The rambling thoughts of a Modern Orthodox Chassid (whatever that means). Contact me at emansouth @

Tuesday, December 11, 2007

A Parenting Story

A few years ago, when OYS was a sophomore in high school, we had an ongoing discussion about where he would be going for the summer. He would be spending the summer in Israel; the question was which program.

His older brother, OOS, had spent his sophomore summer at the NCSY Kollel and had a wonderful summer. Not only did he have a lot of fun, he grew up and got his first real appreciation for learning.

We, of course, wanted OYS to go the Kollel but he had other plans. His good friends were planning on going to a sketchy co-ed summer program in Israel and there was nothing we could do or say that would persuade him otherwise.

This became one of those issues that parents face from time to time. When do you lay down the law and when do you back off? Or, in other words, how do you pick your battles. After much soul searching, MHW and I backed down and let him go to the sketchy program even though we were not happy about it.

Fast forward three years. It is now OYD's sophomore year and she has a choice to make. (Interestingly, although she never even considered the sketchy co-ed summer program, OYS called her from Israel where he is in yeshiva, and told her not to go there!)

OYD was thinking about going to a certain girl's program in Israel. We preferred that she go to Michlelet, the girls equivalent of the Kollel. We talked about it for a while but didn't seem to be making much headway, mainly because some of her friends were planning to go to the other girl's program and friends trump parents 9 times out of ten (or is that ten out of ten?). Although we did not object to the other girl's program nearly as much as the sketchy co-ed program, we still felt strongly that OYD would benefit more from Michlelet. Once again, we seemed to be faced with a "pick your battle" decision.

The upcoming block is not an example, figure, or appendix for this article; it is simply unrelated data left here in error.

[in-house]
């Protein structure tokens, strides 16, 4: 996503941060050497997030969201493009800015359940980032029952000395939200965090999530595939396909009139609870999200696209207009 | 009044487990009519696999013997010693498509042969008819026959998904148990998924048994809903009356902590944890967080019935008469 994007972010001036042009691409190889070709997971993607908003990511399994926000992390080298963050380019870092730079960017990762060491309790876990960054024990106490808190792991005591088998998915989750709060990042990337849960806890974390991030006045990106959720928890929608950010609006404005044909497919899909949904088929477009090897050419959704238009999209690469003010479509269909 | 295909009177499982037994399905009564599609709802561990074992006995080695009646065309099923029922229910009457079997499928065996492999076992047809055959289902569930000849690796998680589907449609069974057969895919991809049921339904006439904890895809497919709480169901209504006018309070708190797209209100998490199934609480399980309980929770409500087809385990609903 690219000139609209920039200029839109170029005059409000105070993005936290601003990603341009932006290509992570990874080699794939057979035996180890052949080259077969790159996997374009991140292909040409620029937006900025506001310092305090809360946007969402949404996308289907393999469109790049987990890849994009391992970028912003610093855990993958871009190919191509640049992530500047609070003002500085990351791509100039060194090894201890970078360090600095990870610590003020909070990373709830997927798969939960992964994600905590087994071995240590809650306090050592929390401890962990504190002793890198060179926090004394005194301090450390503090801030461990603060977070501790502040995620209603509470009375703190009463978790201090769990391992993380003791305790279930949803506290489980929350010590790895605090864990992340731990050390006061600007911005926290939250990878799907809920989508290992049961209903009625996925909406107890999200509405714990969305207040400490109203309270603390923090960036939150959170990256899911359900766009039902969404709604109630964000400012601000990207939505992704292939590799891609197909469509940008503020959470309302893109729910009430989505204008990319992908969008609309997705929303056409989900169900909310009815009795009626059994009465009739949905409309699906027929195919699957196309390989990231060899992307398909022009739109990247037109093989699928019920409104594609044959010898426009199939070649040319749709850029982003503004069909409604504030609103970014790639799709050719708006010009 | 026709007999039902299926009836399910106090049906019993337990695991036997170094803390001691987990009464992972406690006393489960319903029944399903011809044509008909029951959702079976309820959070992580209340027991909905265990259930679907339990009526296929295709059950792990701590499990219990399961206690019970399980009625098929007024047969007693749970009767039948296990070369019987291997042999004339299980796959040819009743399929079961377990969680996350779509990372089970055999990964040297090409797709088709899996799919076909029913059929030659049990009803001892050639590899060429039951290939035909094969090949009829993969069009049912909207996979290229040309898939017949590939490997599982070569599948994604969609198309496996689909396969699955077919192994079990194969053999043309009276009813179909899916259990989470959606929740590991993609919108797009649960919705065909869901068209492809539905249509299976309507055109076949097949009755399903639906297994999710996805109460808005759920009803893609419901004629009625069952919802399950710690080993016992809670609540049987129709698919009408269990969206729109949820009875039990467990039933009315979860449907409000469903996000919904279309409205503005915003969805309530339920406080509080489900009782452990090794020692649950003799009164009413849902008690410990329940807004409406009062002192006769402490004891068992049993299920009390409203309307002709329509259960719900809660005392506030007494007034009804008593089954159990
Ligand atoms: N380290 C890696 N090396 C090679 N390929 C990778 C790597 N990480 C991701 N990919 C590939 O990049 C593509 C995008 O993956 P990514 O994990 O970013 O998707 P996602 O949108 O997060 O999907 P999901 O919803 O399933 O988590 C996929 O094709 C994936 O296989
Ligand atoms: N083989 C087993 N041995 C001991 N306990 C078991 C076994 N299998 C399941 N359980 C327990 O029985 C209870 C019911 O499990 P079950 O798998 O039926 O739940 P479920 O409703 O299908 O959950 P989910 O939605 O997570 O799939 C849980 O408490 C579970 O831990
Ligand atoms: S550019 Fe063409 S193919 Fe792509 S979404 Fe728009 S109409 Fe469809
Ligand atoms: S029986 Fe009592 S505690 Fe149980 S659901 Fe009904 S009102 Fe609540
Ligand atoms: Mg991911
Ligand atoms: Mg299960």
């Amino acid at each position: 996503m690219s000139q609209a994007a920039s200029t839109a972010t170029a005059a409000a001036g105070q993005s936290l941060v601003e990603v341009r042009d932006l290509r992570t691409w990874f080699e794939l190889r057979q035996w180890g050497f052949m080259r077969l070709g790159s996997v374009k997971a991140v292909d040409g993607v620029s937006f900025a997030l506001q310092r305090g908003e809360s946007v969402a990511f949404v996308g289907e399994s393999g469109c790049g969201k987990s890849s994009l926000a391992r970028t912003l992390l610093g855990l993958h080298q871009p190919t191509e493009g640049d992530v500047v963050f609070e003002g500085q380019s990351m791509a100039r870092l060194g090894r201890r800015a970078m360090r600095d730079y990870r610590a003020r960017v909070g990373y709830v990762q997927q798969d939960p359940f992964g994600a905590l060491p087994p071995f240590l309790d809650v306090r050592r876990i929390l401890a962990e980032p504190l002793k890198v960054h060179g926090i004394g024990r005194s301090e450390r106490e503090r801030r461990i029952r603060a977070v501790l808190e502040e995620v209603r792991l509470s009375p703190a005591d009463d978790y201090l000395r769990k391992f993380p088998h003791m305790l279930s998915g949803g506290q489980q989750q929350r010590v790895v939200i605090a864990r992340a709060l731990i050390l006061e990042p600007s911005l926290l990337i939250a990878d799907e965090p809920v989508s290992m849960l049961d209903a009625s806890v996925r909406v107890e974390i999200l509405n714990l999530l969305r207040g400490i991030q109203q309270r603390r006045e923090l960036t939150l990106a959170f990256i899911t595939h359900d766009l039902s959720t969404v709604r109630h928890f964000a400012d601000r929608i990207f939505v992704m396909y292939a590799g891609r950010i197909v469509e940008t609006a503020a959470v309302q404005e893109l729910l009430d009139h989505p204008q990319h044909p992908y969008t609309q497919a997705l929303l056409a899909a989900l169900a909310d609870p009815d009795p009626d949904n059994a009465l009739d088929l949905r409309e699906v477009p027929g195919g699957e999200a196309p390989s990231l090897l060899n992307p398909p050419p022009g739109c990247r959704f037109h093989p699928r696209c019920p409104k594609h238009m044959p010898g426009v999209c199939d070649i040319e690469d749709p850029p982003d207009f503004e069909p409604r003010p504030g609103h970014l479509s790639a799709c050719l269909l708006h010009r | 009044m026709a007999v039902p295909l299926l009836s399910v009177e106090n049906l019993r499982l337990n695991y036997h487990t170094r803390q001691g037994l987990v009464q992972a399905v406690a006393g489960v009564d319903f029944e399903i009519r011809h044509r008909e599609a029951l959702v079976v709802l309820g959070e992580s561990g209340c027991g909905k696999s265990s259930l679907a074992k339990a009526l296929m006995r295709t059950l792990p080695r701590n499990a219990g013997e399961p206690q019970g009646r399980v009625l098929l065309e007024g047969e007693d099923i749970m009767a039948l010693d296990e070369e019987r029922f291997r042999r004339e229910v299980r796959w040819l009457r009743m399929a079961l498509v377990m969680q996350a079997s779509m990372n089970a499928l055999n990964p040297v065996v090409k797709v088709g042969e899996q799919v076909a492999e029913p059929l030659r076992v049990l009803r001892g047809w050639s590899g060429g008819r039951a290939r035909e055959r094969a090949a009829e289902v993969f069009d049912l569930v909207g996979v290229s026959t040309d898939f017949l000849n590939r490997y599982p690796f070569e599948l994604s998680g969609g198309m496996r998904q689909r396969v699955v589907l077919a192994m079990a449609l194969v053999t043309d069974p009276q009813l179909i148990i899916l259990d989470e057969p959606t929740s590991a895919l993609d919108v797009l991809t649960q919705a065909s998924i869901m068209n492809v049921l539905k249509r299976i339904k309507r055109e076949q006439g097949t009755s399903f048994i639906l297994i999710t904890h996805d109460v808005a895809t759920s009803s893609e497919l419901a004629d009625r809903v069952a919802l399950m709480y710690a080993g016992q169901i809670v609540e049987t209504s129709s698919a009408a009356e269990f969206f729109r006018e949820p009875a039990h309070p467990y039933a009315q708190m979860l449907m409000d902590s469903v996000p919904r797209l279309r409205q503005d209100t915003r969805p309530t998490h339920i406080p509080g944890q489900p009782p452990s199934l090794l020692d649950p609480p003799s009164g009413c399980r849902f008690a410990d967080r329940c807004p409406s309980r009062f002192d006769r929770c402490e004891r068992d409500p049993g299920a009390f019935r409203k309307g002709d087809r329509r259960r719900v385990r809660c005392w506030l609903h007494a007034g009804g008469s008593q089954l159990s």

Then OOD came to the rescue. OOD works as a mentor in the school that OYD attends. OOD, an alum, is very frum and very tznuah while still being "cool" and the school hires a bunch of girls like her to serve as role models. The mentors hang out on Friday mornings and attend special school events and just shmooze and hock with the girls. One Friday, one of OOD's former teachers asked OOD where OYD was planning to go for the summer. OOD answered that she was leaning to the other girl's program. This teacher, whom OOD loves and respects, strongly urged OOD to convince OYD to go to Michlelet instead. She felt it would be a much better fit for many reasons.

That night, as the three of us were walking home from Shul, OOD told OYD what had transpired at school. OOD told OYD that she also thought that she should go to Michlelet. OYD looked at OOD and said, "OK".

That was it. One five minute conversation. Now OYD is actually excited about Michlelet, knows that it is the right choice and is actually trying to convince a friend to go along with her.

I'm not entirely sure what to make of this.



  • At 10:16 AM, Blogger uberimma said…

    I wouldn't feel bad about it--it's not you. It's probably a matter of YYD seeing the other mentor, and YOD, as people who have more knowledge and experience of girls' programs in general. How is any 50-something person, even your own parent, going to know as much about what makes a program good or bad as a girl who was just there a couple of years ago? It's pretty logical.

  • At 10:23 AM, Blogger LittleBirdies said…

    Sometimes a kid responds better to a sibling's advice then to parents'. They feel it's less of a generation gap. I've seen it in my own family--(I used to go to my siblings for advice before my parents) and in my husband's family (where his younger brothers come to hime).

  • At 11:35 PM, Blogger עזרא said…

    Yeehaa! NCSY Kollel represent...


Post a Comment

<< Home